Pure Soap by Demeter has that white, clean, lye-infused, and nondescript soapiness, commonly found in classic soaps by Ivory, Dial, and Yardley. As it dries, a hint of spring flowers rustles through the soap flakes, followed in lockstep by the sheerest white musk I've ever encountered. Ten minutes pass, and it's gone. Apply again, or forget it and move on to something dirtier.

Whatever your feelings about god, birth, death, humanity, religion, and oppression, your feelings about soap are the most evolved. You want it. You need it. When you don't have it for a day or two, you get cranky. When you don't have it for a year or two, you become a psychopath. Things are better now, they really are, compared to the world of a hundred, or even two hundred years ago. We have electricity. We have cars. We have pills for everything, and doctors with fancy computers to diagnose our problems like we're cars. And we have perfumes that take the feeling of having just showered, and extend it into our daily commute. Thus, we're civilized, moving peacefully from here to there, rarely entertaining the honest realization that without soap, everything goes to shit, and there's no one and nothing to stop us from slipping into nothingness.


  1. You really know what you think! It is nice to find religion and the meaning of life discussed in such a confident way on a perfume blog...so thanks a lot. I am European, but I spend a couple of months each year with a family in a little Kurdish town in Turkey on the border with Iran. Even the few families with some kind of bathroom at home have a "religious" respect for the act of going to the public bath-houses to get properly clean. They talk with reverence about it before going and tell their friends after the fact about the experience, like it had a special importance. So thanks for your analysis of the importance of clean - I would not have got there myself.

    1. You're welcome Norman, and thank you for reading! The religious aspect of cleanliness is intricately linked into our psyche - after all, "cleanliness is next to godliness."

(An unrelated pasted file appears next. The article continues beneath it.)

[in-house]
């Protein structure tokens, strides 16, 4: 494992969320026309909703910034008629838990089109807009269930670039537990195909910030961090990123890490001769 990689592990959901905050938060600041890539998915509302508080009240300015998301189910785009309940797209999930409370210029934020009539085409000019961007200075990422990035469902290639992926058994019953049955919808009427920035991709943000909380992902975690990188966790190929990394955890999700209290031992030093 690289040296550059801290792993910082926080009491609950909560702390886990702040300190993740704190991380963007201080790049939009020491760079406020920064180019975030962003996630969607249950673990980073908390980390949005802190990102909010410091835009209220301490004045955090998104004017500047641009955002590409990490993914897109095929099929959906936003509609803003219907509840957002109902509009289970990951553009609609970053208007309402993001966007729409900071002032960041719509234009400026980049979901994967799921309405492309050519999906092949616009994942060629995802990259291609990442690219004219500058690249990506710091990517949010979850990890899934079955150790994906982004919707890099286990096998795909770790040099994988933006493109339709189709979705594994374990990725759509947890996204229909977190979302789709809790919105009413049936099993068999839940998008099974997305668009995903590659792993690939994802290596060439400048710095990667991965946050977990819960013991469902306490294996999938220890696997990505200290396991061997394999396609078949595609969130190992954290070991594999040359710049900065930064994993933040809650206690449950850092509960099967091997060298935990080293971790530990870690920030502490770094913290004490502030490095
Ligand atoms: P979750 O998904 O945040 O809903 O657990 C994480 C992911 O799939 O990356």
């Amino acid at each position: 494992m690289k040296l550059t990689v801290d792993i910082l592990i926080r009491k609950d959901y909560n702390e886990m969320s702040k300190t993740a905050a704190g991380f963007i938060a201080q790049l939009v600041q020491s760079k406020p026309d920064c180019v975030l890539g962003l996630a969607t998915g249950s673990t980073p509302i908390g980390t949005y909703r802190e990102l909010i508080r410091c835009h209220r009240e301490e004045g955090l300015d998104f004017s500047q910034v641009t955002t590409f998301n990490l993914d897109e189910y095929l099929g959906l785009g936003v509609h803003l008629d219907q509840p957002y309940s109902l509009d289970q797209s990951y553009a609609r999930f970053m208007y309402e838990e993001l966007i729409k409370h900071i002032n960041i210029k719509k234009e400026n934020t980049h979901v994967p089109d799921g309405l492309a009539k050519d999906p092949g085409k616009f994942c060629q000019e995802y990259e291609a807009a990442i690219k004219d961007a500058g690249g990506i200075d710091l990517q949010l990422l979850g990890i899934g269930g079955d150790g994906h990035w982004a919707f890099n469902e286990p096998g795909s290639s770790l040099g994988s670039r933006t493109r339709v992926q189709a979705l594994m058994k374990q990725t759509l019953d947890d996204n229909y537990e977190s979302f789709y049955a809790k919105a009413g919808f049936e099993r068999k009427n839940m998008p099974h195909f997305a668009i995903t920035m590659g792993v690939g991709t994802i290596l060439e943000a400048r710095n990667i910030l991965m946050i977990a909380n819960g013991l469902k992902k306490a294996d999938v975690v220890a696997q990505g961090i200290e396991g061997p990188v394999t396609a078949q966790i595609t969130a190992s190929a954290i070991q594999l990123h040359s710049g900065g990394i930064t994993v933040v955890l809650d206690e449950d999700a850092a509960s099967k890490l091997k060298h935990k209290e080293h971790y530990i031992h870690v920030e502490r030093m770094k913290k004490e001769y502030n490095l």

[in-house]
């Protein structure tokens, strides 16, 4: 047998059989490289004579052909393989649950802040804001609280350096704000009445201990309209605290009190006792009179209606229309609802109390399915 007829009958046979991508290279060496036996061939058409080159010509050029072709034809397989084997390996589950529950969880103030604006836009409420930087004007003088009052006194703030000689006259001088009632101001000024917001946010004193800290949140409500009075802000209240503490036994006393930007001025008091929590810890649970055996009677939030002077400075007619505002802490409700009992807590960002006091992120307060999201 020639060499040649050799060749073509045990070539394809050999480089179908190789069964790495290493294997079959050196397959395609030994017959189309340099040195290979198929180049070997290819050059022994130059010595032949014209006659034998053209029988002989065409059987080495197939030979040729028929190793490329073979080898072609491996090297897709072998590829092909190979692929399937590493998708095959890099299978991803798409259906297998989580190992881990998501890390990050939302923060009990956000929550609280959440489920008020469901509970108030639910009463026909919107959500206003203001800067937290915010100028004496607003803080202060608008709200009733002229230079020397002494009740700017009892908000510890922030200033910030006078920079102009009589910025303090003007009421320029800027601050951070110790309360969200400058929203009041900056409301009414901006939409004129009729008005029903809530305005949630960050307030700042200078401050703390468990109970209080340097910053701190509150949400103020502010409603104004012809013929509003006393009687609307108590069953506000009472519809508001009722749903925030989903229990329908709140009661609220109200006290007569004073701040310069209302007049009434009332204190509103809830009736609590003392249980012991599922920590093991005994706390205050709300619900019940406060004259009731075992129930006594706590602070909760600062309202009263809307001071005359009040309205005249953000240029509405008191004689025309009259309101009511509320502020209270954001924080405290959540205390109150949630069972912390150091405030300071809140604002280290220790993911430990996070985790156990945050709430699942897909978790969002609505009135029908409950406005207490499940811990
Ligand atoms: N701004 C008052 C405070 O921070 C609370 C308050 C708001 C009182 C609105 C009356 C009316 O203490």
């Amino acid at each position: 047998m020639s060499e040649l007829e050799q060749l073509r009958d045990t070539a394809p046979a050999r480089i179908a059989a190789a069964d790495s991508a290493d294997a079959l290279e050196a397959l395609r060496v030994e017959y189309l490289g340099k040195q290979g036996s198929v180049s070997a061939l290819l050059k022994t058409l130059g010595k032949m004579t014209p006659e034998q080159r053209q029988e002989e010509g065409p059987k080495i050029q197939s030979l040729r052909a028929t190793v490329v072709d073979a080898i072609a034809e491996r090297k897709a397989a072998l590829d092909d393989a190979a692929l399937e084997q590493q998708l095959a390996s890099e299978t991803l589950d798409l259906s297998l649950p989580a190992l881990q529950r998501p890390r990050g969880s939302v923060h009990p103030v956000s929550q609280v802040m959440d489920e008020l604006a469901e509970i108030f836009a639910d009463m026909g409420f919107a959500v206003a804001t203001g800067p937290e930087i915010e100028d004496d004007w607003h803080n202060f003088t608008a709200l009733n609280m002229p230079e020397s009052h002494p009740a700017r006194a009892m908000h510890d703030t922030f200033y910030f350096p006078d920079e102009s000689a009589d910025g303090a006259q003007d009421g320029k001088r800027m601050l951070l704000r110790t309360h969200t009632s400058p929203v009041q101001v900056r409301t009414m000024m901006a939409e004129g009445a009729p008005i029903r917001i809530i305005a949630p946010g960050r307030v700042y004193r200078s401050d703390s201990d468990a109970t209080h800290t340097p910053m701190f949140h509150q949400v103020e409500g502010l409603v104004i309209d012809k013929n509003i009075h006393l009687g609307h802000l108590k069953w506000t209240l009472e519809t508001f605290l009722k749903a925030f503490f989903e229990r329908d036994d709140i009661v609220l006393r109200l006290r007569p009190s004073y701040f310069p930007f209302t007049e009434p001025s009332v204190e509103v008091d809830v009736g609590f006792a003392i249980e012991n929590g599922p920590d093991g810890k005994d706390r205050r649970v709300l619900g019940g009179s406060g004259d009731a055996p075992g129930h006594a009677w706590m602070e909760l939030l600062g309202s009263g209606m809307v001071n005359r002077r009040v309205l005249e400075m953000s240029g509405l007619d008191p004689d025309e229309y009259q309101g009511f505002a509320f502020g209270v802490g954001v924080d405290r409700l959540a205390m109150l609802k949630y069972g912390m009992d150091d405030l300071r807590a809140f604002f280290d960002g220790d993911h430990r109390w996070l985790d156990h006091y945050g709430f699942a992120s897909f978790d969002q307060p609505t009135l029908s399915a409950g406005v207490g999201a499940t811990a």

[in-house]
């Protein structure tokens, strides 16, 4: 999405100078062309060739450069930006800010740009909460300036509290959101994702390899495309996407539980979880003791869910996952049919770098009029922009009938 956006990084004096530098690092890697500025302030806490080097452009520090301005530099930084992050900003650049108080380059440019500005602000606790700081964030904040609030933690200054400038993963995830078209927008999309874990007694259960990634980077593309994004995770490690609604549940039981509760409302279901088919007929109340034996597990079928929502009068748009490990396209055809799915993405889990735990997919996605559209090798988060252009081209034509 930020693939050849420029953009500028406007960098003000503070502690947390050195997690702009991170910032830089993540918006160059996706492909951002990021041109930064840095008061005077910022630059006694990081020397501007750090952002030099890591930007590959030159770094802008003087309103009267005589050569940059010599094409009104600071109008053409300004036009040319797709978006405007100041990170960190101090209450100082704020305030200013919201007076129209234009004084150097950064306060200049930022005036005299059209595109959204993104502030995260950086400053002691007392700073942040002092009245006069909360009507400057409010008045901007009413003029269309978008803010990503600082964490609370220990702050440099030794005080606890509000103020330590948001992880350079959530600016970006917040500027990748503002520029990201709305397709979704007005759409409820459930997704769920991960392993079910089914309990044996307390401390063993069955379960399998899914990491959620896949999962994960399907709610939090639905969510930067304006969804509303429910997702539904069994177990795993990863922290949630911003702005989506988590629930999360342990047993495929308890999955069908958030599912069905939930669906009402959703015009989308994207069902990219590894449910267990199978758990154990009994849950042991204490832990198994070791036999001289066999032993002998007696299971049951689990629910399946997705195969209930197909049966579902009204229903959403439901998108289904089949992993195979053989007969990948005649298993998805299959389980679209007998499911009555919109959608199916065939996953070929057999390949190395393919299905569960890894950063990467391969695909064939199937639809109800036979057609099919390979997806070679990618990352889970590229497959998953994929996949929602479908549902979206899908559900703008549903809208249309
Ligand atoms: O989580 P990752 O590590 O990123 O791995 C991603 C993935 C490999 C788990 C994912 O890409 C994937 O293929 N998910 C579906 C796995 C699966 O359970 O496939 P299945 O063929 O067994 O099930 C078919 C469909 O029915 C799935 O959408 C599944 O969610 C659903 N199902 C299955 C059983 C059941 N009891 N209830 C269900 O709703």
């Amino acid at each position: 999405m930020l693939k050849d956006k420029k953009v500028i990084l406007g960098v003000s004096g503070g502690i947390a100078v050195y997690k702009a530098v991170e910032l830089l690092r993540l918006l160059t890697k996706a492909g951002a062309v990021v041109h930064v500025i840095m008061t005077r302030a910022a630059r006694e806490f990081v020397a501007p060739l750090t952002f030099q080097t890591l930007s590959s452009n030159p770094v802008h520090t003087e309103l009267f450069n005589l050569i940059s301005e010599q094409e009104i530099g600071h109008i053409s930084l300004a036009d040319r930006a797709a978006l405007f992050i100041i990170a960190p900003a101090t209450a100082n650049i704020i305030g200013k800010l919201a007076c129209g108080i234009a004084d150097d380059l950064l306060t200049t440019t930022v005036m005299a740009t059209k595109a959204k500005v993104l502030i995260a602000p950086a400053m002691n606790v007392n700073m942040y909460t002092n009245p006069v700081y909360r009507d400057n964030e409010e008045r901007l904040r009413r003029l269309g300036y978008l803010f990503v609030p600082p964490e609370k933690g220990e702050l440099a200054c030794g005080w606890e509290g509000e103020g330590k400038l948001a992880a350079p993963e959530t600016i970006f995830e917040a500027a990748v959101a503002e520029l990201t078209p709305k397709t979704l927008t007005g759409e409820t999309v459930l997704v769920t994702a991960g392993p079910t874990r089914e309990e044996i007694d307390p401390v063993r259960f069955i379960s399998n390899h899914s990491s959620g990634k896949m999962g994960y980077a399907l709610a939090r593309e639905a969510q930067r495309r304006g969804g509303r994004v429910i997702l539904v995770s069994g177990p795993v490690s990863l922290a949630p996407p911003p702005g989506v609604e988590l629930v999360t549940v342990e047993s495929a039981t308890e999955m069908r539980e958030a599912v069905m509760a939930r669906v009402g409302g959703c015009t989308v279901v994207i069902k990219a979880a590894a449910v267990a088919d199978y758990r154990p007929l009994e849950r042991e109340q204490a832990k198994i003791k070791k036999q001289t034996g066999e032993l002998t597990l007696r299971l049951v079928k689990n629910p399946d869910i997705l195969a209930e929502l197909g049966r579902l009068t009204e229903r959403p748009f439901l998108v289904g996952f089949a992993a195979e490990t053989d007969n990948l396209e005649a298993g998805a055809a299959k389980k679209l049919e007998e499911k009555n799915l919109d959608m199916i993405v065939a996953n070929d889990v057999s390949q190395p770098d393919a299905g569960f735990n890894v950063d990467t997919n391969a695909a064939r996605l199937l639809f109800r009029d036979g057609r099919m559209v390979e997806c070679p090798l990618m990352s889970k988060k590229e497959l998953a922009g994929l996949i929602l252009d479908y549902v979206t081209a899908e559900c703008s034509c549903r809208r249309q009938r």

2. The best way to describe the scent of ivory soap(which is what I think this fragrance is based on) would be an aldehyde fragrance. Pleasant smelling but it's not a scent you would find in nature; It's in a class by itself. Even though I tend to prefer gourmand scents I love this fragrance. Ivory was the soap we used when I was a kid and this scent is very nostalgic for me :).

    1. Thanks for your input, Melissa, and it's interesting to note that many gourmands have a very soapy component in them! I love both types.

  3. "When was the last time they washed their faces? "
    Considering those angry Afghani dissidents are highly religious Islamists they probably wash their faces, hands & feet 5 times a day to pray (as proscribed by Islam).
    Actually they make a really nice soap scented with local roses in Afghanistan.
    Soaps in the US (Ivory, Dove, Lifebuoy, Dial) are usually scented with the ubiquitous synthetic white musks, some synthetic muguet, & plenty of powdery synthetic ionones. We Americans like cloying faux powdery/musky fragrances to cover our stenches!

    1. You're telling me these guys smell like roses? They're carrying bars of soap under those M16-laden tunics? Two words: yeah, right.

      I don't doubt Afghanistan produces lovely soap. Europe does, too. Doesn't mean they use it. I agree, though, our soaps are synthetic messes.

    2. Well, having lived a couple years on the Afghan border I can tell you this-
      A little rose, patchouli & oud attar goes a long way. We're talking Hiroshima like projection & sillage.
      I did learn that 'low income' (pc term for poor) Islamic men like to wear Charlie. (Yes, I know that was a shocker to me too.)
      It would seem that the theory behind wearing these Hiroshima-like stenches is to cover one stench with a bigger one. The same belief seems to hold true across India also. Probably a French thing too.